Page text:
Reaction to India's loss is alarming.
Much as I am dejected by India's loss yesterday and our diminished chances of making it to Super 8, what bothers me much more is the way aspersions are cast on the team. There are broadly two methods that people employ to vent their anger. More sophisticated of these are acerbic rants, while others are unabashed physical gestures.
The dominant reaction to the defeat seems to be one of anger. Anger is a complicated emotion. It's not clear what causes and is caused by anger. Let's say there are two categories of anger: personal and impersonal. The former is caused by things that have immediate relevance to you (your newspaper delivery boy is lazy) and the later by things with no or very little relevance to you (your friend's newspaper delivery boy is lazy). To be sure, this is not very well defined, but I am concentrating one single aspect which will be clear.
Both these angers are perfectly justifiable. The crucial difference between them is what you do about it. First there are some absolute limits on what you can do. For instance, you can't destroy the home of the newspaper boy. Within those limits, personal anger gives you more scope for action. You can fire your newspaper boy. But the impersonal anger almost never permits action. While you can urge your friend to fire his newspaper boy, you can't do so yourself.
The anger generated in many fans by Indian team's loss is impersonal. This is the case even though it may be true that the team's performances are key to many of the fans' happiness. This impersonal anger surely allows for serious criticism, but much of what we see today is unwarranted. It has to be remembered: the Indian team is not responsible to its fans. This might sound sacrilegious in today's atmosphere of affected national pride, but it is true. If the Indian team has the power to cause a fan intense shame and misery, that power is given to them by the fan. The team did not ask for it. The fan can take that power away from the cricketers if he wishes. The fact that cricketers make insane amounts of money is not germane to the issue. Neither is it correct to argue that a cricketer's basking in the glory when he does well requires him to take the obscenities thrown at him when he doesn't. The Indian cricket team does not represent India's pride. Anyone purporting to derive national glory or shame on the basis of cricket team's results is a fool.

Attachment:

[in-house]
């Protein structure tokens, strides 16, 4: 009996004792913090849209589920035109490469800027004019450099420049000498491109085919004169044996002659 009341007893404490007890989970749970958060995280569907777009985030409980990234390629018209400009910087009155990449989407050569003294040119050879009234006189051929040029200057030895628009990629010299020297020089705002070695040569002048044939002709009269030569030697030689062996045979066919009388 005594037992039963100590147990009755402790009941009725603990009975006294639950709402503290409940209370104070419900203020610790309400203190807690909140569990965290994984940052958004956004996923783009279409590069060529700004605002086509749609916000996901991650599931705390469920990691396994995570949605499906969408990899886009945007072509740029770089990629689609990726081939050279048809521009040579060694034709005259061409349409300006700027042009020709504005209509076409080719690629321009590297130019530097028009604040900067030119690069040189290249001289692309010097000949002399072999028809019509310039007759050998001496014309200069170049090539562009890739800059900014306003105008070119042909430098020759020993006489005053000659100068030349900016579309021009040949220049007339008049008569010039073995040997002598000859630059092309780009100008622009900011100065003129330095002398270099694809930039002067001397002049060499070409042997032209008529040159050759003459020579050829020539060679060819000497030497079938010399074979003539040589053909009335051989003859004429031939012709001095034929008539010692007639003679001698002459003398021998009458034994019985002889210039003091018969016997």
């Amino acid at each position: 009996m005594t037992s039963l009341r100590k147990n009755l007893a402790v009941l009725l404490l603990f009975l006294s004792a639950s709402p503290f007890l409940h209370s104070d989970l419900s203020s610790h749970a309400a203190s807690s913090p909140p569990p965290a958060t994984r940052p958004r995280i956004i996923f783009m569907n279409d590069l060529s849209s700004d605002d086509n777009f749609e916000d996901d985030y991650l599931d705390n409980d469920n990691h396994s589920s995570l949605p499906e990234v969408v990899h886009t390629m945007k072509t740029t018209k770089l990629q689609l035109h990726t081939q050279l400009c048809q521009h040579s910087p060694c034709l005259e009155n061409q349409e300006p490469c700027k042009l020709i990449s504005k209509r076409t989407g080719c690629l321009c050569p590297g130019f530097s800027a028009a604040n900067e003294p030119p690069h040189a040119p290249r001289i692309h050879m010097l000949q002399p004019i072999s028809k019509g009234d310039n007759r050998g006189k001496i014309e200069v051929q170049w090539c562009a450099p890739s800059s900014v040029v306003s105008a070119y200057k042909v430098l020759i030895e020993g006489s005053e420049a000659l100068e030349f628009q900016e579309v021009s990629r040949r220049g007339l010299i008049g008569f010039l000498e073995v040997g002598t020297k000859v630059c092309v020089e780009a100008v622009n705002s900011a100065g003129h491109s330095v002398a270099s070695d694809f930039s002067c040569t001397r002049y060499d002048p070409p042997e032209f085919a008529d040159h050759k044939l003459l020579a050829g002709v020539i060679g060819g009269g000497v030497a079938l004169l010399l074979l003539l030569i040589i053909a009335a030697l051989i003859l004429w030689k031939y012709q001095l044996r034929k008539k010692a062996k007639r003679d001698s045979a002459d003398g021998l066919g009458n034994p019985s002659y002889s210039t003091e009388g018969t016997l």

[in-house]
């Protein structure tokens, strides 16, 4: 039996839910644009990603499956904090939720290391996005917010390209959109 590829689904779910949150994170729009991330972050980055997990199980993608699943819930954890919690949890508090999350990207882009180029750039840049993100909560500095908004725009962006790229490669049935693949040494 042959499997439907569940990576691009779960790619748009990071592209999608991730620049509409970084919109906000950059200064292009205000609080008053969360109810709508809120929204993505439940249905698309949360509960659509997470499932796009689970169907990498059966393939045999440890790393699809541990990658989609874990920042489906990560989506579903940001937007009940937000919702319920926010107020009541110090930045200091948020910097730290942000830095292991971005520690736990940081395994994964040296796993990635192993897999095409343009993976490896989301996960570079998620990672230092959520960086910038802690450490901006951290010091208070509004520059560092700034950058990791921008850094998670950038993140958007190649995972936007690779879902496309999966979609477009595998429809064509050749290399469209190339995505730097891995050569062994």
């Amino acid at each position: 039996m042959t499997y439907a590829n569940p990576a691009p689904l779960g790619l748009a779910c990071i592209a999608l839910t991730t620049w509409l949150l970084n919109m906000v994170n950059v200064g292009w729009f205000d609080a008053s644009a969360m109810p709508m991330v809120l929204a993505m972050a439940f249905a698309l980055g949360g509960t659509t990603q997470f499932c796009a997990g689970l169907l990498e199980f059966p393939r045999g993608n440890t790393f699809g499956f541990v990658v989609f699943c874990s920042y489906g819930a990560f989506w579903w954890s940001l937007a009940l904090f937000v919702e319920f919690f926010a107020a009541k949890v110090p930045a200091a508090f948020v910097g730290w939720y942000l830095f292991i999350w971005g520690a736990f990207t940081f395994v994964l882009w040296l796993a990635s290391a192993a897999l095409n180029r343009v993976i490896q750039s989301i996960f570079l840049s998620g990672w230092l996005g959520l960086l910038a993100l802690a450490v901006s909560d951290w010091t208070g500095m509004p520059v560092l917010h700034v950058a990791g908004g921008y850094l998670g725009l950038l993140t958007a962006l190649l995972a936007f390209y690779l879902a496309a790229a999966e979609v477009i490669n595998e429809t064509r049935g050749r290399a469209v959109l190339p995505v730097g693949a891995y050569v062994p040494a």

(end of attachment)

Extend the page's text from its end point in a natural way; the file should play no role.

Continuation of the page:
It seems to me that this whole affair is symptomatic of a disturbing trend that is emerging in India. Many of the new habits and practices are characterized by instant gratifications and even more instant disillusionments. Gone in the process are the balancing convictions afforded either by ancient culture, or a thorough education. This is apparent everywhere one sees. In cricket, a player is lifted to sky after a handful of good performances and his effigies are burnt after a single bad show. Whether it is the national obsession with daily junk on television, or the eager rush to modify education to suit the immediately visible needs, what seems to drive people today is the expedience of the moment.